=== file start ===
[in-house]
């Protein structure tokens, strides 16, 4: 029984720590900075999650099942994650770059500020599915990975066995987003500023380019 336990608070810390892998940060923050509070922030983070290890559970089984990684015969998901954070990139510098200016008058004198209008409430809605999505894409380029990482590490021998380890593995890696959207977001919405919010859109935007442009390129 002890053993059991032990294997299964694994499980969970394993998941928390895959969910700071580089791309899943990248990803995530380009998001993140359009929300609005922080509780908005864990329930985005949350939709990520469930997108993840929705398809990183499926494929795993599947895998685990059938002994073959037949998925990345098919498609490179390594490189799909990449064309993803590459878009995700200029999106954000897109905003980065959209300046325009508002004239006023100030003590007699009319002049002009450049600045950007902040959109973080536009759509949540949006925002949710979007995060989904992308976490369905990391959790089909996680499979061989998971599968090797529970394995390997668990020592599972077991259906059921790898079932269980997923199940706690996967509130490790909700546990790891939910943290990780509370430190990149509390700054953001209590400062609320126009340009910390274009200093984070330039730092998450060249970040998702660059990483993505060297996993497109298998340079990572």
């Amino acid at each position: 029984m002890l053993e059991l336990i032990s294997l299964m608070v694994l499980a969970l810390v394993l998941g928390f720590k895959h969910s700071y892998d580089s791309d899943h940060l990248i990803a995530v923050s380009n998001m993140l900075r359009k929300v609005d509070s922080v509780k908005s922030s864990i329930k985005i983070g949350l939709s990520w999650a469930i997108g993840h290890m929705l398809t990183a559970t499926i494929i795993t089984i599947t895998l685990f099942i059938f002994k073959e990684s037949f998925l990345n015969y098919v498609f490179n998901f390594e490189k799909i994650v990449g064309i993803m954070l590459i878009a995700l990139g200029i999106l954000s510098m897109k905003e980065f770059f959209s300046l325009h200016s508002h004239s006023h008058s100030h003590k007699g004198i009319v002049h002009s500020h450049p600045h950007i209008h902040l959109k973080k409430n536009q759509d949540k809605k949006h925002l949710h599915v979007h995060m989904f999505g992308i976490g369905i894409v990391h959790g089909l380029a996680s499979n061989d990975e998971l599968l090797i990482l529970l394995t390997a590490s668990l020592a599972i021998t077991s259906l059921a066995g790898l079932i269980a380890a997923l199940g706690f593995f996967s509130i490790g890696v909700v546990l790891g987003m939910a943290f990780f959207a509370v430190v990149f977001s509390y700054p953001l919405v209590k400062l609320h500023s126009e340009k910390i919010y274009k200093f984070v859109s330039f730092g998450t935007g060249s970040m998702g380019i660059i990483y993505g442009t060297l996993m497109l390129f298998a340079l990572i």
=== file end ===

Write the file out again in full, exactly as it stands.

[in-house]
């Protein structure tokens, strides 16, 4: 029984720590900075999650099942994650770059500020599915990975066995987003500023380019 336990608070810390892998940060923050509070922030983070290890559970089984990684015969998901954070990139510098200016008058004198209008409430809605999505894409380029990482590490021998380890593995890696959207977001919405919010859109935007442009390129 002890053993059991032990294997299964694994499980969970394993998941928390895959969910700071580089791309899943990248990803995530380009998001993140359009929300609005922080509780908005864990329930985005949350939709990520469930997108993840929705398809990183499926494929795993599947895998685990059938002994073959037949998925990345098919498609490179390594490189799909990449064309993803590459878009995700200029999106954000897109905003980065959209300046325009508002004239006023100030003590007699009319002049002009450049600045950007902040959109973080536009759509949540949006925002949710979007995060989904992308976490369905990391959790089909996680499979061989998971599968090797529970394995390997668990020592599972077991259906059921790898079932269980997923199940706690996967509130490790909700546990790891939910943290990780509370430190990149509390700054953001209590400062609320126009340009910390274009200093984070330039730092998450060249970040998702660059990483993505060297996993497109298998340079990572």
């Amino acid at each position: 029984m002890l053993e059991l336990i032990s294997l299964m608070v694994l499980a969970l810390v394993l998941g928390f720590k895959h969910s700071y892998d580089s791309d899943h940060l990248i990803a995530v923050s380009n998001m993140l900075r359009k929300v609005d509070s922080v509780k908005s922030s864990i329930k985005i983070g949350l939709s990520w999650a469930i997108g993840h290890m929705l398809t990183a559970t499926i494929i795993t089984i599947t895998l685990f099942i059938f002994k073959e990684s037949f998925l990345n015969y098919v498609f490179n998901f390594e490189k799909i994650v990449g064309i993803m954070l590459i878009a995700l990139g200029i999106l954000s510098m897109k905003e980065f770059f959209s300046l325009h200016s508002h004239s006023h008058s100030h003590k007699g004198i009319v002049h002009s500020h450049p600045h950007i209008h902040l959109k973080k409430n536009q759509d949540k809605k949006h925002l949710h599915v979007h995060m989904f999505g992308i976490g369905i894409v990391h959790g089909l380029a996680s499979n061989d990975e998971l599968l090797i990482l529970l394995t390997a590490s668990l020592a599972i021998t077991s259906l059921a066995g790898l079932i269980a380890a997923l199940g706690f593995f996967s509130i490790g890696v909700v546990l790891g987003m939910a943290f990780f959207a509370v430190v990149f977001s509390y700054p953001l919405v209590k400062l609320h500023s126009e340009k910390i919010y274009k200093f984070v859109s330039f730092g998450t935007g060249s970040m998702g380019i660059i990483y993505g442009t060297l996993m497109l390129f298998a340079l990572i």